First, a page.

How one of the blackest substances on earth ended up in a luxury watch
And no, it didn’t involve a spray can of black paint.
H Moser & Cie may well be the only watchmaker with a sense of humour. When it’s not busy producing elegant dress watches with beautiful fume dials and complications, it’s making a statement with bizarre one-offs made of Swiss cheese, plants or the hallmark features of other brands’ iconic models. For last year’s April Fool’s joke, the brand revealed a concept watch you couldn’t even read the time off because everything was supposedly coated in Vantablack, one of the world’s darkest materials.
As it turns out, interest and demand for such a ridiculous concept was so overwhelming that H Moser & Cie decided to follow through on the idea – with practical revisions, of course – and it resulted in the Venturer Concept Vantablack series last year. For 2020, the collection welcomes new Venturer Vantablack Black Hands models with an even stealthier look with barely-there hands.
If you’re wondering why the so-called “Black Hands” appear grey on the watches, it’s because Vantablack is really just that much blacker by comparison. Created by UK-based SurreyNanosystems, Vantablack is the brand name for a range of ultra-black coatings capable of absorbing up to 99.965 per cent of visible light, and was primarily developed for applications such as deep space imaging, automotive sensing and optical sensing. In a watch, it’s just cool.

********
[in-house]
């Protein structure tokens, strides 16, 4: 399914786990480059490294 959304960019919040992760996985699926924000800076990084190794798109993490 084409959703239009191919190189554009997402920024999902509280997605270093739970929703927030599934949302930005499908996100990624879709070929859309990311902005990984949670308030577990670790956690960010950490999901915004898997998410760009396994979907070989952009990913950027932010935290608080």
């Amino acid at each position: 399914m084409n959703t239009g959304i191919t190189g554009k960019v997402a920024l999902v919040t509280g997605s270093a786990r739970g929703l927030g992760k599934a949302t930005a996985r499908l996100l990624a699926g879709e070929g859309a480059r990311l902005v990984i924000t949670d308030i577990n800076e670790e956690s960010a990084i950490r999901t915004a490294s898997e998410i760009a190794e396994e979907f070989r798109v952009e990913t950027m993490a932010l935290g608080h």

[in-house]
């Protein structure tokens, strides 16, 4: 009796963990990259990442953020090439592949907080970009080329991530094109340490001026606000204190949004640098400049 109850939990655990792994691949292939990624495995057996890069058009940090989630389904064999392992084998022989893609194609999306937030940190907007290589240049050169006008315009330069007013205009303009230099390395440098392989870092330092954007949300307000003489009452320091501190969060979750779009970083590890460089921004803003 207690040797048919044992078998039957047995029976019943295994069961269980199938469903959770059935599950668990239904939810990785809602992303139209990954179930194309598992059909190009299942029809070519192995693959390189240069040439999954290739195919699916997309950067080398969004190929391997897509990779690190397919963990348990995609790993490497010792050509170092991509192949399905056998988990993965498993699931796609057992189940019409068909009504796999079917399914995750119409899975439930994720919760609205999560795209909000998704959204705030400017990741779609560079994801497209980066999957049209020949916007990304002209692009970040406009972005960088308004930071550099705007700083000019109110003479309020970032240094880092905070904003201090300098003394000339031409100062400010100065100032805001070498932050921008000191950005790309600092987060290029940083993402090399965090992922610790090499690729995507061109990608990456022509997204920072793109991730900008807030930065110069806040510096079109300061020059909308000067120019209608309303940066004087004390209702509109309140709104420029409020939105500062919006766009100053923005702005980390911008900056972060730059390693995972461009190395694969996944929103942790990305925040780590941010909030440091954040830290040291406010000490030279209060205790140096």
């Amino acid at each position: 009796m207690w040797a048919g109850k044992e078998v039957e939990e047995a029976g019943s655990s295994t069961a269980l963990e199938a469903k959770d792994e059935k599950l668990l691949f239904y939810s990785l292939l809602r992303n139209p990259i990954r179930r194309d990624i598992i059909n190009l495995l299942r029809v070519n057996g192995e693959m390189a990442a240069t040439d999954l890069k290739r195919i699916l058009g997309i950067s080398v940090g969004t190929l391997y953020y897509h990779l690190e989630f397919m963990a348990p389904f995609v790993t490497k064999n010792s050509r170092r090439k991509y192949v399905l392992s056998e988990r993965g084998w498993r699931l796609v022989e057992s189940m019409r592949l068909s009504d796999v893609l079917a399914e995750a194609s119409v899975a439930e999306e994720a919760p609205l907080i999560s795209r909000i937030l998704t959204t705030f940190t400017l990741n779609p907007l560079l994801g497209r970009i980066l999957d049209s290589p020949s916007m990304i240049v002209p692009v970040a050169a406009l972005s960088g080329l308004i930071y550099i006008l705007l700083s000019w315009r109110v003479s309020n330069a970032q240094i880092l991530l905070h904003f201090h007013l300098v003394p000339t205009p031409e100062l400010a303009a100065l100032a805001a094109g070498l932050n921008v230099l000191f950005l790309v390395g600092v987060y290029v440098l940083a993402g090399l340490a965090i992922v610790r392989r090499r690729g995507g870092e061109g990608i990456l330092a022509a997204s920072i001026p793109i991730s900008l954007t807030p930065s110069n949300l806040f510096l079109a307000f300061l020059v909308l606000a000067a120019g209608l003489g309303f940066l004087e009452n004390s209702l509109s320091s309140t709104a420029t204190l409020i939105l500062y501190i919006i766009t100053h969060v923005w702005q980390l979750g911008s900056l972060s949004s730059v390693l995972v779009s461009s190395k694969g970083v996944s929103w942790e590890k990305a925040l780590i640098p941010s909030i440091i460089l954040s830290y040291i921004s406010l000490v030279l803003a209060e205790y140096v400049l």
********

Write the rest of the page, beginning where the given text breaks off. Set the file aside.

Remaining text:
To get a better idea of what this fascinating material can do, we spoke to SurreyNanosystems’ Ben Jensen who, according to his LinkedIn profile, is the founder and chief technology officer “at a place that makes Lord Voldemort’s dark heart look as bright as the sunrise on Venus.”
GIVEN VANTABLACK’S ORIGINAL PURPOSE, WERE YOU SURPRISED AT THE INTEREST AND DEMAND COMING FROM THE LIFESTYLE SECTOR?
We were, actually. When we launched it at the Farnborough Airshow in 2014, we expected maybe five to 10 people to come by, say hello and maybe show some interest. But I think we ended up headlining the show. We soon had camera crews from across the world come and have a lock at these materials because no one had ever seen anything like it before.
Very quickly we were inundated with requests from all sorts of people but we weren’t set up to respond to non-engineering requests until we developed a more accessible version called Vantablack S-VIS. Even then we only wanted to work with lifestyle companies that would do the coating justice and really go the extra length to integrate it.
HOW DIFFICULT WAS IT TO PUT IN A WATCH?
When you have a dial that’s super black, you can’t judge where the surface is. So something as basic as mounting the hands becomes incredibly difficult. You can’t appreciate how challenging it is until you’ve looked at one of these dials under a microscope and realise it’s like staring into a void. You’d need a reference point just to figure out how far away it is.